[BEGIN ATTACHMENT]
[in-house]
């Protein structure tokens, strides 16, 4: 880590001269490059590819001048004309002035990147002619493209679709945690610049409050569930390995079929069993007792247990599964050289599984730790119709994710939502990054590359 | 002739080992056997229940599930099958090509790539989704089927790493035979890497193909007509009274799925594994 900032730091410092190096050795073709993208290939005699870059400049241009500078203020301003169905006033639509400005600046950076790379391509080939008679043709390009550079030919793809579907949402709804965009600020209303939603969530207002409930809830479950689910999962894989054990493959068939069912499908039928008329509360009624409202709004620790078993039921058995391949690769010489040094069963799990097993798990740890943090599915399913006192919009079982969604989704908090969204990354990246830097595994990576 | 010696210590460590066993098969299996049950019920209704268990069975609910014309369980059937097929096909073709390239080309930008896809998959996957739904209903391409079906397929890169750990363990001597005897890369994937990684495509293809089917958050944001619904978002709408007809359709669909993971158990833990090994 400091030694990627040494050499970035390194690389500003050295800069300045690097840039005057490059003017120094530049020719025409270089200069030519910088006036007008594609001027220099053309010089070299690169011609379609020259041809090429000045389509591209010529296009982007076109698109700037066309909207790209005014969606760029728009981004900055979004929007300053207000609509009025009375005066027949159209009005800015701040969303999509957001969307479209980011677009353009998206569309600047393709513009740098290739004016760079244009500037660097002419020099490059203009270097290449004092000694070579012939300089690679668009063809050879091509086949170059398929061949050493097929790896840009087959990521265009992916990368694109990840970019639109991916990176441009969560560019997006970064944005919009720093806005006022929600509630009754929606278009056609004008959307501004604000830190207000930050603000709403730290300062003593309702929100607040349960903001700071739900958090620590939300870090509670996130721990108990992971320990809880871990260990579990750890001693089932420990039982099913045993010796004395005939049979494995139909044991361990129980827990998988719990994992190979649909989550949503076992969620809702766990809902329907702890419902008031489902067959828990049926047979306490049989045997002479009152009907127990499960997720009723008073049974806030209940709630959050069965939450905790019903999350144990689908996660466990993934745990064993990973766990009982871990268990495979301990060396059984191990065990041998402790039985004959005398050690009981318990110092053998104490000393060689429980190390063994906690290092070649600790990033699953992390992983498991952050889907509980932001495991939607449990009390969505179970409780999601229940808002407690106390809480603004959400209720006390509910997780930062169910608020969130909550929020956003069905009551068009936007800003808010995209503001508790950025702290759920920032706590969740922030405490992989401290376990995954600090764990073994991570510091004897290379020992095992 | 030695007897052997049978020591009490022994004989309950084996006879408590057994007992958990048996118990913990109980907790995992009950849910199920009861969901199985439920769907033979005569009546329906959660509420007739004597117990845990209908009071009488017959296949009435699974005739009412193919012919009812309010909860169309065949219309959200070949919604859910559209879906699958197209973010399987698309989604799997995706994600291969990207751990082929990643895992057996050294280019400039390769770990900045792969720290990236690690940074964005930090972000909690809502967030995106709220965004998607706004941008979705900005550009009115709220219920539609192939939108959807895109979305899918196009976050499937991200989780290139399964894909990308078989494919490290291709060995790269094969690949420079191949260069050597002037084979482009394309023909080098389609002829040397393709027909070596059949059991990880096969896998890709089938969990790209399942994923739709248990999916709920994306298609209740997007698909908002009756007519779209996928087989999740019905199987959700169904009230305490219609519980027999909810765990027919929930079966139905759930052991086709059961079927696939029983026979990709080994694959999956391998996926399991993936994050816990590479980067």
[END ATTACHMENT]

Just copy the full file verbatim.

[in-house]
């Protein structure tokens, strides 16, 4: 880590001269490059590819001048004309002035990147002619493209679709945690610049409050569930390995079929069993007792247990599964050289599984730790119709994710939502990054590359 | 002739080992056997229940599930099958090509790539989704089927790493035979890497193909007509009274799925594994 900032730091410092190096050795073709993208290939005699870059400049241009500078203020301003169905006033639509400005600046950076790379391509080939008679043709390009550079030919793809579907949402709804965009600020209303939603969530207002409930809830479950689910999962894989054990493959068939069912499908039928008329509360009624409202709004620790078993039921058995391949690769010489040094069963799990097993798990740890943090599915399913006192919009079982969604989704908090969204990354990246830097595994990576 | 010696210590460590066993098969299996049950019920209704268990069975609910014309369980059937097929096909073709390239080309930008896809998959996957739904209903391409079906397929890169750990363990001597005897890369994937990684495509293809089917958050944001619904978002709408007809359709669909993971158990833990090994 400091030694990627040494050499970035390194690389500003050295800069300045690097840039005057490059003017120094530049020719025409270089200069030519910088006036007008594609001027220099053309010089070299690169011609379609020259041809090429000045389509591209010529296009982007076109698109700037066309909207790209005014969606760029728009981004900055979004929007300053207000609509009025009375005066027949159209009005800015701040969303999509957001969307479209980011677009353009998206569309600047393709513009740098290739004016760079244009500037660097002419020099490059203009270097290449004092000694070579012939300089690679668009063809050879091509086949170059398929061949050493097929790896840009087959990521265009992916990368694109990840970019639109991916990176441009969560560019997006970064944005919009720093806005006022929600509630009754929606278009056609004008959307501004604000830190207000930050603000709403730290300062003593309702929100607040349960903001700071739900958090620590939300870090509670996130721990108990992971320990809880871990260990579990750890001693089932420990039982099913045993010796004395005939049979494995139909044991361990129980827990998988719990994992190979649909989550949503076992969620809702766990809902329907702890419902008031489902067959828990049926047979306490049989045997002479009152009907127990499960997720009723008073049974806030209940709630959050069965939450905790019903999350144990689908996660466990993934745990064993990973766990009982871990268990495979301990060396059984191990065990041998402790039985004959005398050690009981318990110092053998104490000393060689429980190390063994906690290092070649600790990033699953992390992983498991952050889907509980932001495991939607449990009390969505179970409780999601229940808002407690106390809480603004959400209720006390509910997780930062169910608020969130909550929020956003069905009551068009936007800003808010995209503001508790950025702290759920920032706590969740922030405490992989401290376990995954600090764990073994991570510091004897290379020992095992 | 030695007897052997049978020591009490022994004989309950084996006879408590057994007992958990048996118990913990109980907790995992009950849910199920009861969901199985439920769907033979005569009546329906959660509420007739004597117990845990209908009071009488017959296949009435699974005739009412193919012919009812309010909860169309065949219309959200070949919604859910559209879906699958197209973010399987698309989604799997995706994600291969990207751990082929990643895992057996050294280019400039390769770990900045792969720290990236690690940074964005930090972000909690809502967030995106709220965004998607706004941008979705900005550009009115709220219920539609192939939108959807895109979305899918196009976050499937991200989780290139399964894909990308078989494919490290291709060995790269094969690949420079191949260069050597002037084979482009394309023909080098389609002829040397393709027909070596059949059991990880096969896998890709089938969990790209399942994923739709248990999916709920994306298609209740997007698909908002009756007519779209996928087989999740019905199987959700169904009230305490219609519980027999909810765990027919929930079966139905759930052991086709059961079927696939029983026979990709080994694959999956391998996926399991993936994050816990590479980067």